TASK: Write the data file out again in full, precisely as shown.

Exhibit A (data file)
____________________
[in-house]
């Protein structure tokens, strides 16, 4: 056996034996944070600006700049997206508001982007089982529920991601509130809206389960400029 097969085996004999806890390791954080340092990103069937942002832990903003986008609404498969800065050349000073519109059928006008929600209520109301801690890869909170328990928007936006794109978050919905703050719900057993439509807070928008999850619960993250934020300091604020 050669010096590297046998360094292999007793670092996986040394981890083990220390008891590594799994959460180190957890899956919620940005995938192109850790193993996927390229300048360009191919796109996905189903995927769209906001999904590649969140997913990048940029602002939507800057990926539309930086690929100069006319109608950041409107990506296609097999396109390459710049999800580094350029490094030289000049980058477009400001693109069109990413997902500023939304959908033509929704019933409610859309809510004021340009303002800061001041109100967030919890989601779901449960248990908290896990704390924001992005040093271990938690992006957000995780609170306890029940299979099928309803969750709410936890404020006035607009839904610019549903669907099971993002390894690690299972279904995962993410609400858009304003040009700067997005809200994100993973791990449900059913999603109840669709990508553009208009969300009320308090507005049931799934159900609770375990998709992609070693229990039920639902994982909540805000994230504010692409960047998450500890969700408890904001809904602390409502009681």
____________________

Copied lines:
[in-house]
């Protein structure tokens, strides 16, 4: 056996034996944070600006700049997206508001982007089982529920991601509130809206389960400029 097969085996004999806890390791954080340092990103069937942002832990903003986008609404498969800065050349000073519109059928006008929600209520109301801690890869909170328990928007936006794109978050919905703050719900057993439509807070928008999850619960993250934020300091604020 050669010096590297046998360094292999007793670092996986040394981890083990220390008891590594799994959460180190957890899956919620940005995938192109850790193993996927390229300048360009191919796109996905189903995927769209906001999904590649969140997913990048940029602002939507800057990926539309930086690929100069006319109608950041409107990506296609097999396109390459710049999800580094350029490094030289000049980058477009400001693109069109990413997902500023939304959908033509929704019933409610859309809510004021340009303002800061001041109100967030919890989601779901449960248990908290896990704390924001992005040093271990938690992006957000995780609170306890029940299979099928309803969750709410936890404020006035607009839904610019549903669907099971993002390894690690299972279904995962993410609400858009304003040009700067997005809200994100993973791990449900059913999603109840669709990508553009208009969300009320308090507005049931799934159900609770375990998709992609070693229990039920639902994982909540805000994230504010692409960047998450500890969700408890904001809904602390409502009681």